Both Representatives Payne and Brown spoke of the gun violence that occurs in American neighborhoods every day.

“While we mourn those lost in these all-too-frequent disasters, let’s remember that some cities suffer these tragedies daily,” Payne said.

“Our nation is faced with an epidemic of gun violence in our communities, and a crisis of leadership in the Republican-controlled Senate,” agreed Brown. “However, states across the country, including Maryland, have made progress in spite of this lack of leadership, banning assault rifles, implementing a red flag law, and strengthening background checks. It’s time for Congress to do the same.”

Immediately after the House passed H.R. 8 last winter, the White House threatened that Trump would veto it if it reached his desk.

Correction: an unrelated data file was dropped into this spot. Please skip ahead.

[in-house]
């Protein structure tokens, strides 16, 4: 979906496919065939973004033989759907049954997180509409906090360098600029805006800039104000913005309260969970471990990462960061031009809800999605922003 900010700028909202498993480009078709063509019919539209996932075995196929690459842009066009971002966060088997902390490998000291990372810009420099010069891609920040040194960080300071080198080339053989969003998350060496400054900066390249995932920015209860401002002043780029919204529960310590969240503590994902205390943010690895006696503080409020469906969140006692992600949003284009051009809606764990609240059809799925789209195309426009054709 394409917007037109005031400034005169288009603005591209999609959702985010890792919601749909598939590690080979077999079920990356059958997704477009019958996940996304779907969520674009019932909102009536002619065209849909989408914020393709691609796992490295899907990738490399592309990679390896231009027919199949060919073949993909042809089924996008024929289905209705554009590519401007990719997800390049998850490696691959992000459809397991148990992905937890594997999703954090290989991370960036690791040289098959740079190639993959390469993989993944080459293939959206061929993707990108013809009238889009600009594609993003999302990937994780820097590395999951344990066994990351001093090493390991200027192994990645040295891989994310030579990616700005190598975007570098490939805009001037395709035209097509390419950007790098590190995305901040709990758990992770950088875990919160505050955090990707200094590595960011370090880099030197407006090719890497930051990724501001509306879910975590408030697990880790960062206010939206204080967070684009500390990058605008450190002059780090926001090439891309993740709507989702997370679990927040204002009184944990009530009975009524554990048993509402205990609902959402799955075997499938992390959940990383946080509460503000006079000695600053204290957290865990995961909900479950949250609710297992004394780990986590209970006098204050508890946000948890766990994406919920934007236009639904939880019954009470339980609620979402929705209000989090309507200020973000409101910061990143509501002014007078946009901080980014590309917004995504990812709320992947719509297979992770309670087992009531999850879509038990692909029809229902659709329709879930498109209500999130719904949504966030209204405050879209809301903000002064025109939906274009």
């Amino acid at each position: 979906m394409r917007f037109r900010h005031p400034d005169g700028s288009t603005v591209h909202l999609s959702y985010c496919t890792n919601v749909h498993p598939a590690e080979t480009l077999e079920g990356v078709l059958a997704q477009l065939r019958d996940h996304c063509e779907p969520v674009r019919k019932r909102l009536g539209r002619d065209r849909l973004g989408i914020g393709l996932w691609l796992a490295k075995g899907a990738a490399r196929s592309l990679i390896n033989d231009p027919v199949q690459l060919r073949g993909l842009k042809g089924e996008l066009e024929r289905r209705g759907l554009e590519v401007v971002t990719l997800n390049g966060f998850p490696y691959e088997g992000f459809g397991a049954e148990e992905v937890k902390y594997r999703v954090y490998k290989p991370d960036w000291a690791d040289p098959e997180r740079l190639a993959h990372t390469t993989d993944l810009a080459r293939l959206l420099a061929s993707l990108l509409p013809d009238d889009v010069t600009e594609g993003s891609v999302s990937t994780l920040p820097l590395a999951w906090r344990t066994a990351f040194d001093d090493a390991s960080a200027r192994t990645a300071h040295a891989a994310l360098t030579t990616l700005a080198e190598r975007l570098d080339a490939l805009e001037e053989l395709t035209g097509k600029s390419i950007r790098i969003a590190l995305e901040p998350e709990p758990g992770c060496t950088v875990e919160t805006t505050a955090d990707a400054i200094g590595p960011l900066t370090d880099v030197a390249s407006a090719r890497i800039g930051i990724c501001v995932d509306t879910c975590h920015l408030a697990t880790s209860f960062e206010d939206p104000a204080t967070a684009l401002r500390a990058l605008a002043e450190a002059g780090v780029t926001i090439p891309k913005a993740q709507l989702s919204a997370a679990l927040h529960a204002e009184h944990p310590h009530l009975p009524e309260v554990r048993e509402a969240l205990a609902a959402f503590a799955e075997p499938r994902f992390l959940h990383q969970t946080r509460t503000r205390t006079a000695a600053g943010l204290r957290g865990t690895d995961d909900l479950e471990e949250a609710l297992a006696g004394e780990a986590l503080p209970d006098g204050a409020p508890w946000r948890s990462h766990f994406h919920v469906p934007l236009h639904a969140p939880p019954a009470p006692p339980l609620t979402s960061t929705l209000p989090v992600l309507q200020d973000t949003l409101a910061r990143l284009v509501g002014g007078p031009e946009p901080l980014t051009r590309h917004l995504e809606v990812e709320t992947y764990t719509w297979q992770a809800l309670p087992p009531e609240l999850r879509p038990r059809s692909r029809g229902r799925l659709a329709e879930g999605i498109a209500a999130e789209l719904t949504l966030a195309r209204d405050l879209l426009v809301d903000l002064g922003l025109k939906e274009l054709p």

But as he spoke with reporters on Tuesday, the president said he’s “convinced that Mitch wants to do something” on guns.

“He wants to do background checks and I do too,” he said.

McConnell said earlier this month background checks and “red flag” bills intended to help authorities take guns from mentally unstable people, would “probably” be on the table.

Hoyer said the House Judiciary Committee would return early from August recess to consider gun legislation. Among the topics he said the committee could discuss are possible bans on assault weapons and hi-capacity magazines.

In something of a surprise, Hoyer leaned on a nearly 60-year-old Bob Dylan song to make his point.

Holding a lyric sheet in his hand, he read from Dylan’s “Blowin’ in the Wind,” a hit for the folk trio Peter, Paul and Mary in 1963.